15. Mr Jaitley, appearing for Delhi Development Authority, took a stand that even if it be assumed that there has been an unreasonable delay in completion of the land acquisition proceedings, that delay has been condoned and validated by Section 11-A aforesaid, which was introduced by the Land Acquisition (Amendment) Act, 1984. He pointed out that in view of the proviso to Section 11 A of the Act, where a declaration under Section 6 had been published before the commencement of the Amendment Act of 1984, like in the present cases, the awards can be made within a period of two years from the commencement of such Act i.e. up to September 23, 1986. On a first impression, this argument is attractive. But, from a reading of Section 11-A, it is apparent that the said section neither purports to validate any pending acquisition, nor it condones any delay which had already occurred. The main part of Section 11-A introduces a statutory mandate to make an award within a period of two years, from the date of the publication of the declaration under Section 6 and provides that if no award is made within that period, the entire proceeding for acquisition of the land is to lapse. In the proviso, yet another mandate has been introduced by the Parliament, saying that in cases where declaration under Section 6 had been published before the commencement of the Land Acquisition (Amendment) Act, 1984, the award shall be made within a period of two years from such commencement. The role of a proviso hardly needs elucidation, in view of well-settled position by series of judgments of this Court and the rules of 55 interpretation of statutes. The proviso only carves out an exception, which could have been covered otherwise by the substantive part of the section. According to us, it cannot be held that the proviso to Section 11 A, in any manner, validates or justifies the inaction on the part of the authorities in delaying and keeping land acquisition proceedings pending for a decade and a half, after declarations had been made under Section 6 of the Act.

Apart from that, it is not in dispute that Section 11-A will not be applicable to land acquisition proceedings, where awards had been made,' as in the present cases, prior to September 24, 1984 when the Amending Act of 1984 came in force. As such, proviso to Section 11-A is not at all applicable to the proceedings with which we are concerned.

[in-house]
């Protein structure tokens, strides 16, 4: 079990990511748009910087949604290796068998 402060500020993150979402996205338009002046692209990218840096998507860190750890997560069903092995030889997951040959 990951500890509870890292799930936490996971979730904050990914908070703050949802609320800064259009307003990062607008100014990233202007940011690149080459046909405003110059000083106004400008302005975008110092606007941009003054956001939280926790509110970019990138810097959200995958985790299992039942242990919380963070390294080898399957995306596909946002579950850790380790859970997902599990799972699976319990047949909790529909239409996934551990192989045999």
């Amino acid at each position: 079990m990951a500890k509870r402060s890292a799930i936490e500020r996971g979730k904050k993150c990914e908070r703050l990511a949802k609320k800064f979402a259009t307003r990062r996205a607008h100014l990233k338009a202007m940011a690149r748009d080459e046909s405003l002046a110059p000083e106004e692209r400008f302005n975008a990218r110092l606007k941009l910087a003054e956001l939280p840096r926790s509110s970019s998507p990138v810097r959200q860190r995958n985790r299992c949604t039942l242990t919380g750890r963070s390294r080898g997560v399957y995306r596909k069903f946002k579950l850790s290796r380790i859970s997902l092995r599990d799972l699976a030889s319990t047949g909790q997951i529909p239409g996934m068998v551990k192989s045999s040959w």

16. On behalf of the respondents, it was pointed out that the petitioners have approached this Court only after making of the awards, or when awards were to be made, having waited for more than fourteen years, without invoking the jurisdiction of the High Court under Article 226 or of this Court under Article 32. It is true that this Court has taken note of delay on the part of the petitioners concerned in invoking the jurisdiction of the High Court or of this Court for quashing the land acquisition proceedings on the ground that the proceedings for acquisition of the lands in question have remained pending for more than a decade, in the cases of Aflatoon v. Lt. Governor of Delhi10 and Ramjas Foundation v. Union of India". According to us, the question of delay in invoking the writ jurisdiction of the High Court under Article 226 or of this Court under Article 32, has to be considered along with the inaction on the part of the authorities, who had to perform their statutory duties. Can the statutory authority take a plea that although it has not performed its duty within a reasonable time, but it is of no consequence because the person, who has been wronged or deprived of his right, has also not invoked the jurisdiction of the High Court or of this Court for a suitable writ or direction to grant the relief considered appropriate in the circumstances? The authorities are enjoined by the statute concerned to perform their duties within a reasonable time, and as such they are answerable to the Court why such duties have not been performed by them, which has caused injury to claimants. By not questioning, the validity of the acquisition proceedings for a long time since the declarations were made under Section 6, the relief of quashing the acquisition proceedings has become inappropriate, because in the meantime, the lands notified have been developed and put to public use. The lands are being utilised to provide shelter to thousands and to implement the scheme of a planned city, which is a must in the present set-up. The outweighing public interest has to be given due weight. That is why this Court has been resisting attempts on the part of the landholders, seeking quashing of the acquisition proceedings on ground of delay in completion of such proceedings. But, can the respondents be not directed to compensate the petitioners, who were small cultivators holding 10 (1975) 4 SCC 28 11 1993 Supp (2) SCC 20: AIR 1993 SC 852 56 lands within the ceiling limit in and around Delhi, for the injury caused to them, not by the provisions of the Act, but because of the non-exercise of the power by the authorities under the Act within a reasonable time?